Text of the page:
Traditionally, the Compliance function was the function that said ‘no’. In practice now, we believe that this has broken down considerably. Compliance functions are working with the business more and more, acting as change agents and counsel to management.

But the business will always push for clear answers and bright lines so Compliance, even when it tries to balance complexities and subtleties may still be pressed for ‘yes/no’ answers. We believe the Compliance function will probably face more of this pressure and will need to learn to hold its nerve. Particularly when this involves balancing different versions of what is considered right. This is more than just the commercial/compliance trade off.  This is also about what is perceived as public good and the right thing to do.

Let’s try some examples.

It’s wrong to do business with drug dealers and people who launder their money. But what if, as some states in the United States are and as some political groups in the UK advocate, marijuana is legalised – for example for medical purposes? Evaluate that. At what point and where is it right to provide banking services? Especially if you have some powerful international regulators who take a contrary view?

Regulators don’t want financial services provided to bad people. But on the other hand, they don’t want financial exclusion. This isn’t as clear cut as it sounds. Banks have already significantly derisked their portfolios by withdrawing from certain business lines, territories and sectors. This is having a significant negative impact on the SME market where finding services can be tough at a time when governments eulogise incubators, new business and entrepreneurship. So working out a risk based approach can be challenging internally and hard to justify to the business.

Lastly, long term savings and pensions. The traditional focus of the (UK) regulators has been on consumer protection with concerns about vulnerability, capacity of the ageing and a lowest common denominator in terms of capacity. Caveat emptor is dead. But governments face a challenge in their policy making where they need to continue to shift the burden of meeting the costs of care and of personal responsibility for long term saving. The drivers here point in different directions – protect the saver, but make sure that people pay and can fund their social care.  So to put another way,  the regulators have traditionally seen themselves as there to protect Aunt Agatha who probably has not borne much responsibility for her decisions. But the Government is now appearing to put Aunt Agatha in the front line of managing her own long term care costs and taking more responsibility. How much does that responsibility extend to the financial decisions she makes with her financial services providers? What should that mean for a firm’s risk appetite and customer focused compliance?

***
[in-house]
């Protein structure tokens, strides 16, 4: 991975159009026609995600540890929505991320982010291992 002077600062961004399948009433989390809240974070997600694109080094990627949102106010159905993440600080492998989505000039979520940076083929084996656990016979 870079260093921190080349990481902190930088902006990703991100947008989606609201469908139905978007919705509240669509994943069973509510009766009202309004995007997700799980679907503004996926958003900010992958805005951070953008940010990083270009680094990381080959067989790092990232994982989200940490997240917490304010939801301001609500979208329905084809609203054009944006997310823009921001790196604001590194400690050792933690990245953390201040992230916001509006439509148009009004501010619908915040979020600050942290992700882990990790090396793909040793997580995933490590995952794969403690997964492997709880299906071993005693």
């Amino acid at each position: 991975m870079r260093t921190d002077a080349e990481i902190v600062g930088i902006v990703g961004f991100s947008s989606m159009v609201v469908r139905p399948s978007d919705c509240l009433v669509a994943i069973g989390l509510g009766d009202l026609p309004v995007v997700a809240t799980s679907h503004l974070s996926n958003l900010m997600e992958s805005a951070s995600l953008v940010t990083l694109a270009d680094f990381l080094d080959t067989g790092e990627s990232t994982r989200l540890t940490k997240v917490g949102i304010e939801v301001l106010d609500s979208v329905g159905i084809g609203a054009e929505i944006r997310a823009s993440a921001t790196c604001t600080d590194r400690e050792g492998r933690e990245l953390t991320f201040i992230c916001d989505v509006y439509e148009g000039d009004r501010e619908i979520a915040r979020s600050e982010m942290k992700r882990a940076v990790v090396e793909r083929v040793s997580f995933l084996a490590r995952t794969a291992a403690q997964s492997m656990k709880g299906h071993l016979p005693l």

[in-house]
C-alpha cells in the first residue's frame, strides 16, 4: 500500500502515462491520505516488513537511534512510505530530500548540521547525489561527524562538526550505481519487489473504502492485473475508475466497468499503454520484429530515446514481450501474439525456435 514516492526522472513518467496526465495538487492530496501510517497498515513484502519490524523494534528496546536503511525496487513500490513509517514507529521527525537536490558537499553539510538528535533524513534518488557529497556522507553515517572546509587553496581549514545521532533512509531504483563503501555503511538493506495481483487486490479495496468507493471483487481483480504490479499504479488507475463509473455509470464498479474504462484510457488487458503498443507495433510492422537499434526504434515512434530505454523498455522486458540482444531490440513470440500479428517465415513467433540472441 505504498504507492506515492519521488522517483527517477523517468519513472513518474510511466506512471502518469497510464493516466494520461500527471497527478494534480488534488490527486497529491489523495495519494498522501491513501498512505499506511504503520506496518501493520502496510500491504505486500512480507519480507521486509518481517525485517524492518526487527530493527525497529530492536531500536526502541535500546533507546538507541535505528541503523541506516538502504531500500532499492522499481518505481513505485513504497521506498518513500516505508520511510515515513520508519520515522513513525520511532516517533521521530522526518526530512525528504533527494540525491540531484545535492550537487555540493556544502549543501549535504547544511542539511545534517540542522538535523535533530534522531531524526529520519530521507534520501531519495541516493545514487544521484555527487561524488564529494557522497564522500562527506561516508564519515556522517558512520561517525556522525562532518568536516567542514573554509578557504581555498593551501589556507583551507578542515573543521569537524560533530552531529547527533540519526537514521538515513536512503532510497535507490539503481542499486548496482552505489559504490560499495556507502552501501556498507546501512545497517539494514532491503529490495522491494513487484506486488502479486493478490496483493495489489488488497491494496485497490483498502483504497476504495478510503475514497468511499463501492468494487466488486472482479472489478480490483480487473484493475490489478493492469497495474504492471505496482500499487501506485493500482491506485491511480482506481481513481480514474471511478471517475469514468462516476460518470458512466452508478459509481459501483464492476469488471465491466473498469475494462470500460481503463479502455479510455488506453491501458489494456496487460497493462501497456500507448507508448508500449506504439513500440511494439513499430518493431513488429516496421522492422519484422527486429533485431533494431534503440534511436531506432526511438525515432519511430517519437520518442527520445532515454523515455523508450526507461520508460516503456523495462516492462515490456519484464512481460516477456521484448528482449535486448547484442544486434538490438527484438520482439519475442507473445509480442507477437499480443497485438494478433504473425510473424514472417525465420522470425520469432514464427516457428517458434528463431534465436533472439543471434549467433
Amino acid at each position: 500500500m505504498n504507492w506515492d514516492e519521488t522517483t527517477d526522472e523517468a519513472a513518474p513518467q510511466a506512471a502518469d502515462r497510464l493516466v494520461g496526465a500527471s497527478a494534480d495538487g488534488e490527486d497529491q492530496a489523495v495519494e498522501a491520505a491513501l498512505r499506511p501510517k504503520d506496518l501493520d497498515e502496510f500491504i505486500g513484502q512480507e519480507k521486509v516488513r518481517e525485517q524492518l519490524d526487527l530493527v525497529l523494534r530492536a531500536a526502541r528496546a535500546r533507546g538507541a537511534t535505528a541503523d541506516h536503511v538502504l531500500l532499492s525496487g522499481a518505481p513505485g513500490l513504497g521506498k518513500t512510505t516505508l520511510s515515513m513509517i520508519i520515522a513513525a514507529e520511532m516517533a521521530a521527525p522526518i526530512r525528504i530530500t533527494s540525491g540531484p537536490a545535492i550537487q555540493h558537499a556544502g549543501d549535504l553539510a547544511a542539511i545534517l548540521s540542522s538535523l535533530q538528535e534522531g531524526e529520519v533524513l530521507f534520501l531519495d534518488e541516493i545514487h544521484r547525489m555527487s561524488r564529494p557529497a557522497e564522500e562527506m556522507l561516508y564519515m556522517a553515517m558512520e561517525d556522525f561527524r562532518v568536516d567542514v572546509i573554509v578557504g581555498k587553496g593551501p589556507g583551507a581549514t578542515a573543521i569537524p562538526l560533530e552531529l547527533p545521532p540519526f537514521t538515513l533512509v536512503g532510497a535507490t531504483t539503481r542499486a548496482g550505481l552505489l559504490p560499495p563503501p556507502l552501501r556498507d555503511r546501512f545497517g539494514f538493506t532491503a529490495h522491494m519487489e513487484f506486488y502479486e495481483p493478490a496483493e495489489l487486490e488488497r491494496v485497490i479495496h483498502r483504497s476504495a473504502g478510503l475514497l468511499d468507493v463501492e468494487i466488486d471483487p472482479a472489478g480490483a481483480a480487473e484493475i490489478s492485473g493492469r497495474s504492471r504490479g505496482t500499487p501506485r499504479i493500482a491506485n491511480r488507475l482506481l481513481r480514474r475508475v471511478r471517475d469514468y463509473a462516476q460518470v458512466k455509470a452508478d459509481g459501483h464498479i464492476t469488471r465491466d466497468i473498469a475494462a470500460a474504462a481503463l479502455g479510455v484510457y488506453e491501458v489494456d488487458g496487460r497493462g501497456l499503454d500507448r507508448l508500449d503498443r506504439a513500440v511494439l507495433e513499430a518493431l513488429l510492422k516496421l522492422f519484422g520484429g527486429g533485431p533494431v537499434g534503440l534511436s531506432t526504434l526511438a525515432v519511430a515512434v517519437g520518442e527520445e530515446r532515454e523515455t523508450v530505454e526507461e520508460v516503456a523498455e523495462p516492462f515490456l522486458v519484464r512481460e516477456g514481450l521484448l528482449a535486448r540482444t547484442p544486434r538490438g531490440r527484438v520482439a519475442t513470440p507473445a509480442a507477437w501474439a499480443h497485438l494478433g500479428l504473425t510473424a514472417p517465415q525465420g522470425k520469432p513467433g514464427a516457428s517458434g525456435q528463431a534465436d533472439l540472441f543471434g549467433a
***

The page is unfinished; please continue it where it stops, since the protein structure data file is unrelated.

These are the kinds of questions with which Compliance Functions will have to grapple in the future. None is clear cut. Especially in a UK system which is ultimately based on principles and relative concepts such as fairness.

That is why judgment will become more and more important in compliance and where the Compliance Function will have a key role in helping businesses steer a way through.